At this time, the Life of Fraser of Brae fell into my hands. In the evening of Saturday, September 13, 1777, I was somewhat struck with a passage in it concerning faith. -- I had read the passage before, but never observed anything particularly applicable to myself in it, -- I asked at myself, whether I had that faith which is saving. I dared not say that I had; for though I had formerly (as I thought) closed with Christ, yet it was now suggested to me, that this was only in general closing with him as a Savior, without particularly closing with him as MY Savior. I therefore saw distinctly that I had not directly complied with that commandment, "believe on the Son." Unbelief immediately appeared to me as the most terrible sin; and it was strikingly represented to me, to be the great sin of the Israelites in the wilderness; and therefore, unless I believed, I could never enter into the promised rest. I instantly betook myself to prayer; and the mystery of faith was opened up to me quite in a new manner. On the Lord's Day morning this exercise continued and I was made to apprehend Christ as dying FOR ME. But it appeared strange that Christ should die for one so unworthy, so vile; no, it cannot be. Who then did he die for? For the elect. And have not the elect such a hard and polluted heart as I have? They have according to Scripture. ---- Why may not I then believe? I must, -- or I perish. Accordingly, I was drawn with power to Christ, and the immediate consequence of that, was freedom and enlargement in prayer, in claiming the promises, calling Christ my Lord and my God, and a resting on him for all. -- A new light was now cast on those passages of Scripture; and books that were formerly obscure, I now understood, and found them savory and full of comfort.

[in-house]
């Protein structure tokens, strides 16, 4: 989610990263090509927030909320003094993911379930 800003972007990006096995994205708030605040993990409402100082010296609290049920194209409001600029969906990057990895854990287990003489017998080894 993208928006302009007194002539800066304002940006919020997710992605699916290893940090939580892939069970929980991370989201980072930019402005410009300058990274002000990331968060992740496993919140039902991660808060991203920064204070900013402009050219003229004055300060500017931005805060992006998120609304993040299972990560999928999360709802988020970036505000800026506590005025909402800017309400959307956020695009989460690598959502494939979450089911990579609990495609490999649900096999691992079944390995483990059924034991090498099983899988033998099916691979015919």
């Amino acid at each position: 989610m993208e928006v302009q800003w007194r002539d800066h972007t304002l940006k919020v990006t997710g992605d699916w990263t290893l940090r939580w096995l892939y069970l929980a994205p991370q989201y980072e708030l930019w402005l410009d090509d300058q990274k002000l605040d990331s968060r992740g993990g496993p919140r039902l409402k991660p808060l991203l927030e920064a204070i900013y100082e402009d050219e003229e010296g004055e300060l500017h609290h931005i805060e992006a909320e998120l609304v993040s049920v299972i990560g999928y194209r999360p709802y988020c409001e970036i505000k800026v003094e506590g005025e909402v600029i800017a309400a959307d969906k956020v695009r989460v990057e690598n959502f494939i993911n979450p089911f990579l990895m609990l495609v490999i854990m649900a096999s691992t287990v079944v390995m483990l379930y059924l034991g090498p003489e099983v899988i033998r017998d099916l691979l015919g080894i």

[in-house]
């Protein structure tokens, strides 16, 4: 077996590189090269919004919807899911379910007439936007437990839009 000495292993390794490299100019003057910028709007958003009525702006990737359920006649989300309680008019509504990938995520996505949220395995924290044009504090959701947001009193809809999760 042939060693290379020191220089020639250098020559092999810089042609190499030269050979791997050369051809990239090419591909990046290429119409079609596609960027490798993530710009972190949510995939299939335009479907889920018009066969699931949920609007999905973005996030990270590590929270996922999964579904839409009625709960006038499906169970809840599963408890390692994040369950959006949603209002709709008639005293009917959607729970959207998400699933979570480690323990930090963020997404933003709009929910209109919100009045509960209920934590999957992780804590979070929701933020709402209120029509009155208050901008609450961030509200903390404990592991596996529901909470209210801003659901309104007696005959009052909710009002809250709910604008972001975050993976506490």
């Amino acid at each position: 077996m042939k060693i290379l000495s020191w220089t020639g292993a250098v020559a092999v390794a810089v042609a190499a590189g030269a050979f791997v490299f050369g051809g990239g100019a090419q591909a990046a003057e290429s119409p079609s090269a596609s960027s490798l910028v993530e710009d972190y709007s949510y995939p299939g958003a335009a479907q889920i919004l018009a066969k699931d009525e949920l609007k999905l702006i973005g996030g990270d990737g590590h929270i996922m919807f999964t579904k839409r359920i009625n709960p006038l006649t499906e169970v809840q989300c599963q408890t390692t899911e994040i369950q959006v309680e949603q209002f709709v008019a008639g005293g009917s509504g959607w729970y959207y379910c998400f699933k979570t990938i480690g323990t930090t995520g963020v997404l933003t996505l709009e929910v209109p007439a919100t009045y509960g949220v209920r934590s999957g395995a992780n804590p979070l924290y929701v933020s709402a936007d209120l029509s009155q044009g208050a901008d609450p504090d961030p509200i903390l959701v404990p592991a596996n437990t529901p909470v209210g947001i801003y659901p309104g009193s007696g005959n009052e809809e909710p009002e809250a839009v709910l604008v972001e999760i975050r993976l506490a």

The effect of his conversion very soon appeared in his life and conversation. He no longer wasted precious time, in the amusements and unprofitable studies, to which he had formerly been addicted, but applied himself with diligence to search the Scriptures, and prepare discourses for his flock, which might, by the blessing of God, bring them to the saving knowledge of those truths, from which he had experienced so much comfort, He composed a course of sermons upon the most essential doctrines of Christianity, which he delivered with great plainness and simplicity of style, speaking from the fullness of his heart, the things which he knew and felt, and often exhorting his people with tears to come to that gracious Savior, who had shewn mercy to him, the chief of sinners, that they also might be saved. He set up a weekly meeting in the regiment, for private exhortation and prayer, which was of much use to many who attended it. It pleased God remarkably to bless his labors; several of the officers and private men were brought under serious impressions, as well as some others who occasionally heard him.